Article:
Questions for Littles: Whose town did Jesus come to in v1? Who followed Him? What did He do on the Sabbath (v2)? What did the hearers ask about His teaching? What did they ask about His mighty works? What does v3 say they asked? What does v3 give as the last word about their response to Jesus? What is Jesus’ explanation for why they did not honor Him (v4)? What could Jesus not do there, according to v5? What did Jesus marvel at in v6? Where did He go instead? Whom did Jesus call to Himself in v7? What did He give them? What did He command them to take with them in v8? Where were they to stay when they went to a place (v10)? What two kinds of people were they to shake the dust off their feet against (v11)? How would it turn out for those people? What did the disciples preach (v12)? What did they do (v13)?In the Gospel reading this week, we were reminded again that being around Jesus’ life-giving teaching and life-changing power is a dangerous thing for the hard hearted. We have seen this several times recently in both Hebrews 3 and Mark 2-4. When in God’s Providence, He brings us across the same thing in several places (Remember also the Sabbath in Gen 2, Heb 4, and Mark 2-3), we would do well to take it to heart!
What we see happen in this particular passage is that familiarity breeds contempt. There is a danger in growing up around Jesus. “Is this not the carpenter, the Son of Mary, and brother of James, Joses, Judas, and Sion? And are not His sisters here with us?” Jesus’ addition in v4 of “relatives… own house” tells us who was leading this Nazareth gossip!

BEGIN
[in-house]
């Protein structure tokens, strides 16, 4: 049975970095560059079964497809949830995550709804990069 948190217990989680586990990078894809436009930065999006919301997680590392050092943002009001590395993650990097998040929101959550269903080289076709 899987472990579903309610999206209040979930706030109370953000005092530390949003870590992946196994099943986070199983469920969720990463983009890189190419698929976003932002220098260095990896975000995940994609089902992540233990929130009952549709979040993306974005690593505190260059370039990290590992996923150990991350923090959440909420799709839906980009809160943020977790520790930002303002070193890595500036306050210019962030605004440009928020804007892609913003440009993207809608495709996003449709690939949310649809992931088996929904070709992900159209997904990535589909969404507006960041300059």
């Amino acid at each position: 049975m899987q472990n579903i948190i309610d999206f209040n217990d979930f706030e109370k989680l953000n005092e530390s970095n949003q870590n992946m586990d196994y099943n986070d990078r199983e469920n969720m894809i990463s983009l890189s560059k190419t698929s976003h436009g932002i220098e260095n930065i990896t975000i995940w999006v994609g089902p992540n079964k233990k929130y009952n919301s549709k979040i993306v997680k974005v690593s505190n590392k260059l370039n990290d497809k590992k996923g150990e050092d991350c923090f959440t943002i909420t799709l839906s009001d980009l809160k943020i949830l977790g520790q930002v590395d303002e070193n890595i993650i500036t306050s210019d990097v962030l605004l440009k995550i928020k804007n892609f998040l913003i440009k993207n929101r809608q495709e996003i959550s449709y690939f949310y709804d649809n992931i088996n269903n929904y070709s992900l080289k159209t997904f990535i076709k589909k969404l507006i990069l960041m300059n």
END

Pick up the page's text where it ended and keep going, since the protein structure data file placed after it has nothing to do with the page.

Can you imagine having known a man, the eldest Son of a godly family, who Himself had never sinned even once—no sin of omission, and no proper loving service to family or neighbor left unattended to? Their knowledge of Jesus condemns them more, not less!
Well, dear Christian, are we so accustomed now to the goodness of Jesus that we put rather little stock in His Word or power? Can we listen to sermons or read passages that lay us bare, think to ourselves “wow, that’s some teaching!,” and then proceed to think and live exactly as we had previously done? Have we grown so accustomed to His daily treating us in perfect love that when we hear about His deeds of power, we yawn or even disbelieve?
Notice also two reasons why people put themselves in a worse spot than Sodomites and Gomorrahns will be at the judgment (!!!!!). One is that they are unwilling to receive the Lord’s servants. This might be a case of being unwilling to be associated with the Lord’s oddball people; and there is certainly more than enough of that in our churches today. How many people want to be associated with the oddballs in the church?
It might also be a case of not wanting to give resources. Receiving someone in an hospitable culture meant not just providing sustenance but rolling out the red carpet. Many people refuse to come to Christ (and join His church) because they simply want to keep their resources (especially money and time) to themselves.
The second reason that v11 says people put themselves under condemnation is that they do not wish to hear what Jesus’ messengers have to say. “You should repent” (v12) has never been a popular message. It’s so negative and judgmental. How do I respond to being told to repent? Let me be careful about that one—it might just land me in a deeper part of Hell than the murderous perverts at Lot’s door that night!
Of which are you most in danger: being unimpressed with Jesus, refusing to be generous with Him, or responding negatively to being told to repent of your particular sins?Suggested songs: ARP32A “What Blessedness” or HB281 “How Blest Is He Whose Trespass”